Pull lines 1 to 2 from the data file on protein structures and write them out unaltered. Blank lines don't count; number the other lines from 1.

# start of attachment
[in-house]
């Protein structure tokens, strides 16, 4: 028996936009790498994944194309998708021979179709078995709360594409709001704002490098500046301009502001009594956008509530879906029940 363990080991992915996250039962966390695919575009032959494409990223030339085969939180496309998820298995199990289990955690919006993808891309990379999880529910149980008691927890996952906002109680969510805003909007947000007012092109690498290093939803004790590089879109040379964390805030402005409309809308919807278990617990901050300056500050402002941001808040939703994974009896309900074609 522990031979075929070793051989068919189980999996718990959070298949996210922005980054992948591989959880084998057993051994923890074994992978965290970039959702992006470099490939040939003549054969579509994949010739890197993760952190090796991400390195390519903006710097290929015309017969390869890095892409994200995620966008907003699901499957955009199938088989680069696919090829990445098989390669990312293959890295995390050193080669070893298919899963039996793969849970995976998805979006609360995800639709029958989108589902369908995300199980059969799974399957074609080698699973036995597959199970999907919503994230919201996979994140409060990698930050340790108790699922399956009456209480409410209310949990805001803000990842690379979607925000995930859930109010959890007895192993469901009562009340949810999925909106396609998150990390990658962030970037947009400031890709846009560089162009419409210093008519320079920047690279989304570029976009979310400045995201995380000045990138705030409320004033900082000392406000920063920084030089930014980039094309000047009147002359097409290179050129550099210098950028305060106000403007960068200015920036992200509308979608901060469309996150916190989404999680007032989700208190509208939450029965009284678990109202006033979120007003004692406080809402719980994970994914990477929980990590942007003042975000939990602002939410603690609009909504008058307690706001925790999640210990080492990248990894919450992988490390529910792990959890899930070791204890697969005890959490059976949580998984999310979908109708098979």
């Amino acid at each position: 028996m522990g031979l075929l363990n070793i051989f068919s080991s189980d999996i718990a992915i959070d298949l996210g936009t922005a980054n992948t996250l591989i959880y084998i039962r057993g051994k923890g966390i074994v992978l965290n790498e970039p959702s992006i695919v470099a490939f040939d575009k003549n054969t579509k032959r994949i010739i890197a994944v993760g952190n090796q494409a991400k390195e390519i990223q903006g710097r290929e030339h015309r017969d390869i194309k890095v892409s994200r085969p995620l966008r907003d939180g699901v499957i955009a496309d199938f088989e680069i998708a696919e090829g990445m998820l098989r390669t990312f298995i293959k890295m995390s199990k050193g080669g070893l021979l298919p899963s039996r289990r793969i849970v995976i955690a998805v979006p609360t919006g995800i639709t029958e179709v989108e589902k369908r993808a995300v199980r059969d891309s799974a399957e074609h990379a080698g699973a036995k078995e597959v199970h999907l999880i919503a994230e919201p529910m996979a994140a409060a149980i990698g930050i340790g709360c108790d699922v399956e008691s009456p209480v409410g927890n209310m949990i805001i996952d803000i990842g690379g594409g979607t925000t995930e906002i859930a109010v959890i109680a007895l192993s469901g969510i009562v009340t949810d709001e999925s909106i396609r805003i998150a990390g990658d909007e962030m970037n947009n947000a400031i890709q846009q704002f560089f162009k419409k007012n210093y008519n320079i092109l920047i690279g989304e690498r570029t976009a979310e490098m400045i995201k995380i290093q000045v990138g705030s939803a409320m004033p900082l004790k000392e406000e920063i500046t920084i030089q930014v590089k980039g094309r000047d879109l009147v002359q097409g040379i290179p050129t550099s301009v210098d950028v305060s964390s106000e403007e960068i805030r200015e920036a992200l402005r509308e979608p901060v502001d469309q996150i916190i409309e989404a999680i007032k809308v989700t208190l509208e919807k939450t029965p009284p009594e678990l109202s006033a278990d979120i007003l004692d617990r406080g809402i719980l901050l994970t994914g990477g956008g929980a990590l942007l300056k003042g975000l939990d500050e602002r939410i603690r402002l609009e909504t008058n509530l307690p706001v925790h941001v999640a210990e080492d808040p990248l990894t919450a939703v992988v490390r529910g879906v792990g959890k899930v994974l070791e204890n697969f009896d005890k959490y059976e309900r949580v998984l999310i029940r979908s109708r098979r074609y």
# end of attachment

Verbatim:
[in-house]
């Protein structure tokens, strides 16, 4: 028996936009790498994944194309998708021979179709078995709360594409709001704002490098500046301009502001009594956008509530879906029940 363990080991992915996250039962966390695919575009032959494409990223030339085969939180496309998820298995199990289990955690919006993808891309990379999880529910149980008691927890996952906002109680969510805003909007947000007012092109690498290093939803004790590089879109040379964390805030402005409309809308919807278990617990901050300056500050402002941001808040939703994974009896309900074609 522990031979075929070793051989068919189980999996718990959070298949996210922005980054992948591989959880084998057993051994923890074994992978965290970039959702992006470099490939040939003549054969579509994949010739890197993760952190090796991400390195390519903006710097290929015309017969390869890095892409994200995620966008907003699901499957955009199938088989680069696919090829990445098989390669990312293959890295995390050193080669070893298919899963039996793969849970995976998805979006609360995800639709029958989108589902369908995300199980059969799974399957074609080698699973036995597959199970999907919503994230919201996979994140409060990698930050340790108790699922399956009456209480409410209310949990805001803000990842690379979607925000995930859930109010959890007895192993469901009562009340949810999925909106396609998150990390990658962030970037947009400031890709846009560089162009419409210093008519320079920047690279989304570029976009979310400045995201995380000045990138705030409320004033900082000392406000920063920084030089930014980039094309000047009147002359097409290179050129550099210098950028305060106000403007960068200015920036992200509308979608901060469309996150916190989404999680007032989700208190509208939450029965009284678990109202006033979120007003004692406080809402719980994970994914990477929980990590942007003042975000939990602002939410603690609009909504008058307690706001925790999640210990080492990248990894919450992988490390529910792990959890899930070791204890697969005890959490059976949580998984999310979908109708098979």